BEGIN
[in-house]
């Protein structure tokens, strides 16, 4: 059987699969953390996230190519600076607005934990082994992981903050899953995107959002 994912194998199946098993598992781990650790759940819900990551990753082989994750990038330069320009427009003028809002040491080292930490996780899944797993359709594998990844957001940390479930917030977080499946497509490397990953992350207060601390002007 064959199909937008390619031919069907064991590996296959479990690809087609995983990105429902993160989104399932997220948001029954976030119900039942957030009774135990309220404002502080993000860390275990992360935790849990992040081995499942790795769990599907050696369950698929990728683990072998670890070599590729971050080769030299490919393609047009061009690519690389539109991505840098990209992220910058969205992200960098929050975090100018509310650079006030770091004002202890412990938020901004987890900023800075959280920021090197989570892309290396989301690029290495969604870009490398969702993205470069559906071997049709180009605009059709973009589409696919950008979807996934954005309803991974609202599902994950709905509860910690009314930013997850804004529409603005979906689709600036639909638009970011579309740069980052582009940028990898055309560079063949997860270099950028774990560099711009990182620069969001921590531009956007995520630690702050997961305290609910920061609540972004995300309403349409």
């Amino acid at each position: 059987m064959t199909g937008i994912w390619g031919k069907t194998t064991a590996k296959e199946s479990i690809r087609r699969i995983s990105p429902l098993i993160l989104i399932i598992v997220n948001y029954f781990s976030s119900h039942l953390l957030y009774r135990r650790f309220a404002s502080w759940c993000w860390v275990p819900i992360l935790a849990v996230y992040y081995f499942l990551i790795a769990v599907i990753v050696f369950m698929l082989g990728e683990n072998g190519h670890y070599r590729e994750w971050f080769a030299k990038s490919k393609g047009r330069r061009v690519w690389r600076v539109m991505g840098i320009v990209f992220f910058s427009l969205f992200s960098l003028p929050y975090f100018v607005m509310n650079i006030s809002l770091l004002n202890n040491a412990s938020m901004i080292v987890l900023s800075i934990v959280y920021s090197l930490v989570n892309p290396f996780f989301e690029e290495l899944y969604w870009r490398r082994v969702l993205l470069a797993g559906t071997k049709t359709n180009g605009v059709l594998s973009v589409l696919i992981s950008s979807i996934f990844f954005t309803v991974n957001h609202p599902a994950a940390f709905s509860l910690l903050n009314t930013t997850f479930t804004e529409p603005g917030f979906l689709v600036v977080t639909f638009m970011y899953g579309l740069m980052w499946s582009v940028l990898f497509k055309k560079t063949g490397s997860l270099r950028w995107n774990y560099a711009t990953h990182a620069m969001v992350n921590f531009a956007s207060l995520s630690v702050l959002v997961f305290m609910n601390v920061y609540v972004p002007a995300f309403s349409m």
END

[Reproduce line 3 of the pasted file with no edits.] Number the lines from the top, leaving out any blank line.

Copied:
């Amino acid at each position: 059987m064959t199909g937008i994912w390619g031919k069907t194998t064991a590996k296959e199946s479990i690809r087609r699969i995983s990105p429902l098993i993160l989104i399932i598992v997220n948001y029954f781990s976030s119900h039942l953390l957030y009774r135990r650790f309220a404002s502080w759940c993000w860390v275990p819900i992360l935790a849990v996230y992040y081995f499942l990551i790795a769990v599907i990753v050696f369950m698929l082989g990728e683990n072998g190519h670890y070599r590729e994750w971050f080769a030299k990038s490919k393609g047009r330069r061009v690519w690389r600076v539109m991505g840098i320009v990209f992220f910058s427009l969205f992200s960098l003028p929050y975090f100018v607005m509310n650079i006030s809002l770091l004002n202890n040491a412990s938020m901004i080292v987890l900023s800075i934990v959280y920021s090197l930490v989570n892309p290396f996780f989301e690029e290495l899944y969604w870009r490398r082994v969702l993205l470069a797993g559906t071997k049709t359709n180009g605009v059709l594998s973009v589409l696919i992981s950008s979807i996934f990844f954005t309803v991974n957001h609202p599902a994950a940390f709905s509860l910690l903050n009314t930013t997850f479930t804004e529409p603005g917030f979906l689709v600036v977080t639909f638009m970011y899953g579309l740069m980052w499946s582009v940028l990898f497509k055309k560079t063949g490397s997860l270099r950028w995107n774990y560099a711009t990953h990182a620069m969001v992350n921590f531009a956007s207060l995520s630690v702050l959002v997961f305290m609910n601390v920061y609540v972004p002007a995300f309403s349409m």